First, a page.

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I already asked a broader version of this question in the physics-SE, but after I got no answer, combined with further understanding of the problem, it was suggested to me to try asking here.

I'm calculating the phase diagram of a ternary system (Ag-Al-Cu, to be specific), which has some phases modelled as sublattices (using this publication for the description). I have managed to model all phases for the liquidus surface, except for the epsilon phase, (Ag,Al,Cu)(Ag,Cu).

I've used the CALPHAD book of Saunders (chapter 5.4, and specifically section 5.4.2 and its equation (5.37)) to try to understand the use of the sublattice model, but I still can't model the previously mentioned epsilon phase.

From the mentioned publication, I have the following parameters for the phase: $$ \epsilon\text{-phase: } (\mathrm{Ag,Al,Cu})(\mathrm{Ag,Cu})\\ {}^0 G^\epsilon_\mathrm{Al:Ag} - H^\mathrm{SER}_\mathrm{Ag} - H^\mathrm{SER}_\mathrm{Al} = 160000 + GH^\mathrm{SER}_\mathrm{Ag} + GH^\mathrm{SER}_\mathrm{Al}\\ {}^0 G^\epsilon_\mathrm{Ag:Cu} - H^\mathrm{SER}_\mathrm{Ag} - H^\mathrm{SER}_\mathrm{Cu} = 85000 + GH^\mathrm{SER}_\mathrm{Ag} + GH^\mathrm{SER}_\mathrm{Cu}\\ {}^0 G^\epsilon_\mathrm{Cu:Ag} - H^\mathrm{SER}_\mathrm{Ag} - H^\mathrm{SER}_\mathrm{Cu} = 85000 + GH^\mathrm{SER}_\mathrm{Ag} + GH^\mathrm{SER}_\mathrm{Cu} $$

together with the following from COST507, which it is based on [from its "System Al-Cu" chapter]: $$ \text{Phase AlCu-}\epsilon \quad [(\mathrm{Al,Cu})(\mathrm{Cu})]\\ G^\circ(T) - H^{\circ,\mathrm{fcc-}A1}_\mathrm{Al} (298.15\mathrm{ K}) - H^{\circ,\mathrm{fcc-}A1}_\mathrm{Cu} (298.15\mathrm{ K}) = \mathrm{G(Al:Cu)} = -36976 + 1.2 T + \mathrm{GHSER}_\mathrm{Al} + \mathrm{GHSER}_\mathrm{Cu}\\ \\ G^\circ(T) - 2.0 H^{\circ,\mathrm{fcc-}A1}_\mathrm{Cu} (298.15\mathrm{ K}) = \mathrm{G(Cu:Cu)} = 2.0 \mathrm{GBCC}_\mathrm{Cu}\\ L^{0,\mathrm{AlCu-}\epsilon}_\mathrm{Al,Cu:Cu} = 7600 - 24 T\\ L^{1,\mathrm{AlCu-}\epsilon}_\mathrm{Al,Cu:Cu} = -72000 $$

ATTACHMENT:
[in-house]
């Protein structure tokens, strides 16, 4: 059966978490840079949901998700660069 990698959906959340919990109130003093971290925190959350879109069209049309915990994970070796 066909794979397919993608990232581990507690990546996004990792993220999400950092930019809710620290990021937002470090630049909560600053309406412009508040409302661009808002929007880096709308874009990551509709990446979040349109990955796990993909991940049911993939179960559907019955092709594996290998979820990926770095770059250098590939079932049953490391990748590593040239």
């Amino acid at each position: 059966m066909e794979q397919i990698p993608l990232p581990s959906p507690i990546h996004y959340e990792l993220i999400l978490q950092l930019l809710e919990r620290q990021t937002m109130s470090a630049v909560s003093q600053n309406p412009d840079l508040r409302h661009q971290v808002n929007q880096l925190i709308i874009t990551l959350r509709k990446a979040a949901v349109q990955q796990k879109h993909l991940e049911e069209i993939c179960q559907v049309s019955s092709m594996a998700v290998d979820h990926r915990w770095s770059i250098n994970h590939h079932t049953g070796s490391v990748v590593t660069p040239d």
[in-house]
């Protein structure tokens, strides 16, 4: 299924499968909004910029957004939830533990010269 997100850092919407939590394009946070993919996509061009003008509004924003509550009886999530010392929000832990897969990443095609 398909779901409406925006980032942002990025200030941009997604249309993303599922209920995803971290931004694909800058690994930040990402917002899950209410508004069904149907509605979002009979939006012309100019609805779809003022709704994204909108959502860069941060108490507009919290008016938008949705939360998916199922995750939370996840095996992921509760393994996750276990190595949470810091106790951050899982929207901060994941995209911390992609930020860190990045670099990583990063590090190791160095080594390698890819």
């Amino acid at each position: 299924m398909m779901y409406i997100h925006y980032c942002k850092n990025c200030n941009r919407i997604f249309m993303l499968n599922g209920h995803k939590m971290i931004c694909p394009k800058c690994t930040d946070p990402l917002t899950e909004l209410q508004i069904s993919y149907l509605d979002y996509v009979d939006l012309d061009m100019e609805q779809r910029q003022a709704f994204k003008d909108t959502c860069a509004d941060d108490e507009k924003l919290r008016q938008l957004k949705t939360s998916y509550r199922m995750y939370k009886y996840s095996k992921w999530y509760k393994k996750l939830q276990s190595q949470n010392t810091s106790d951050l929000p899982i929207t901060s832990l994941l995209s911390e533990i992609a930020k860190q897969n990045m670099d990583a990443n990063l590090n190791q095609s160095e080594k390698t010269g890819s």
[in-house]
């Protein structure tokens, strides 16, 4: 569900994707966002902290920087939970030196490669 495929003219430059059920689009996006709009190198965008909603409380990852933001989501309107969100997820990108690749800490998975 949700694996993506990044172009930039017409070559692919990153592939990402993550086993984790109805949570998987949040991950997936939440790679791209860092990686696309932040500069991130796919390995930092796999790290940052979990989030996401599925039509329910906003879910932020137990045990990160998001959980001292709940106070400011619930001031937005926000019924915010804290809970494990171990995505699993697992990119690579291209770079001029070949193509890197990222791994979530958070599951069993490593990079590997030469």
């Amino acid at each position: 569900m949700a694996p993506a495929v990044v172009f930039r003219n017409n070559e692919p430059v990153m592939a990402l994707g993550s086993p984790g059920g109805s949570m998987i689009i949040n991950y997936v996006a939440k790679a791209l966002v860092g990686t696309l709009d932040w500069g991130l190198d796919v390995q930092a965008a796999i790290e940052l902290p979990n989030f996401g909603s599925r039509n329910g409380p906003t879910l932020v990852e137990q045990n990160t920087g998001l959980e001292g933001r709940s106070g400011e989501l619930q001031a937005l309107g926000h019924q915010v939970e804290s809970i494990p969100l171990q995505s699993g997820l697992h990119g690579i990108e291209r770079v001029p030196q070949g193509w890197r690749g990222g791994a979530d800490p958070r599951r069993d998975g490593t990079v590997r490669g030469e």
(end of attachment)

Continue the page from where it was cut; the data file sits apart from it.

Based on this, I calculate the Gibbs energy of the epsilon phase with the following python code:

# Phase epsilon, (Ag,Al,Cu):(Ag,Cu)
def AgAlCuGibbsGammaH (xAg, xAl, T):
    # Thermodynamic parameters from litterature:
    # Ternary (Witusiewicz2005, https://doi.org/10.1016/j.jallcom.2004.06.078 )
    G0AlAg = 160000 + AgG0Fcc(T) + AlG0Fcc(T) # pure elements (AlG0Fcc, AgG0Fcc, etc) from Dinsdale1991, https://doi.org/10.1016/0364-5916(91)90030-N
    G0AgCu = 85000 + AgG0Fcc(T) + CuG0Fcc(T)
    G0CuAg = 85000 + AgG0Fcc(T) + CuG0Fcc(T)
    # Binary (COST507, https://op.europa.eu/en/publication-detail/-/publication/35a95440-10ac-45f3-bd90-0fe0a0006aaf )
    G0AlCu = -36976 + 1.2 * T + AlG0Fcc(T) + CuG0Fcc(T)
    G0CuCu = 2 * CuG0Bcc(T)
    L0AlCuCu = 7600 - 24 * T
    L1AlCuCu = -72000
    
    # Number on the sites
    N1 = 1
    N2 = 1
    
    # Site fractions
    yAg1 = 1 * xAg
    yAl1 = 2 * xAl
    yCu1 = 1 - yAg1 - yAl1
    
    yAg2 = 1 * xAg
    yCu2 = 1 - yAg2
    
    # Pure, ideal and excess contributions to the Gibbs energy
    pure = (
        yAg1 * yCu2 * G0AgCu
        + yAl1 * yAg2 * G0AlAg 
        + yAl1 * yCu2 * G0AlCu
        + yCu1 * yAg2 * G0CuAg
        + yCu1 * yCu2 * G0CuCu
        )
    
    ideal = R * T * (N1 * (yAg1 * np.log(yAg1) + yAl1 * np.log(yAl1) + yCu1 * np.log(yCu1)) +
                     N2 * (yAg2 * np.log(yAg2) + yCu2 * np.log(yCu2)))
    
    excess = yAl1 * yCu1 * yCu2 * (L0AlCuCu + L1AlCuCu * (yAl1 - yCu1))
    
    # Divide by total number of sites
    dividend = N1 + N2
    pure /= dividend
    ideal /= dividend
    excess /= dividend
    
    # Gibbs energy is equal to the sum of the different parts
    return pure + ideal + excess

But it does not give me the correct common tangent plane with the liquid phase, based on the peritectic points listed in the mentioned publication.

Am I calculating the site fractions incorrectly? Or am I doing a different mistake? Any help is greatly appreciated.

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1 Answer 1

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Turns out, the clue was in the peritectic points listed in the abovementioned publication. For the epsilon phase, they were all with zero mole fraction (to three digits precision) silver.

Calculating the Gibbs energy for the epsilon phase and the tangent plane to the liquid phase at this point, this close to $x_\mathrm{Ag}=0$ leads to the ideal contribution $x_\mathrm{Ag} \log x_\mathrm{Ag}$ getting unstable.

The solution was then to calculate the line tangent, i.e., the tangent of the Gibbs energy surface for the liquid phase that hits the Gibbs energy of the binary Al-Cu epsilon phase. This way, I got the correct liquidus projection for this phase.

Plot of Gibbs energies for the Ag-Al-Cu system with liquid (blue) and epsilon (orange) phases shown.

In the figure, the blue surface is the Gibbs energy of the liquid phase, orange is the epsilon three-component phase Gibbs energy, dashed black line the Al-Cu binary epsilon phase Gibbs energy, and solid black line with x's at the endpoints is the tangent. $x$ is silver mole fraction and $y$ is aluminium mole fraction.

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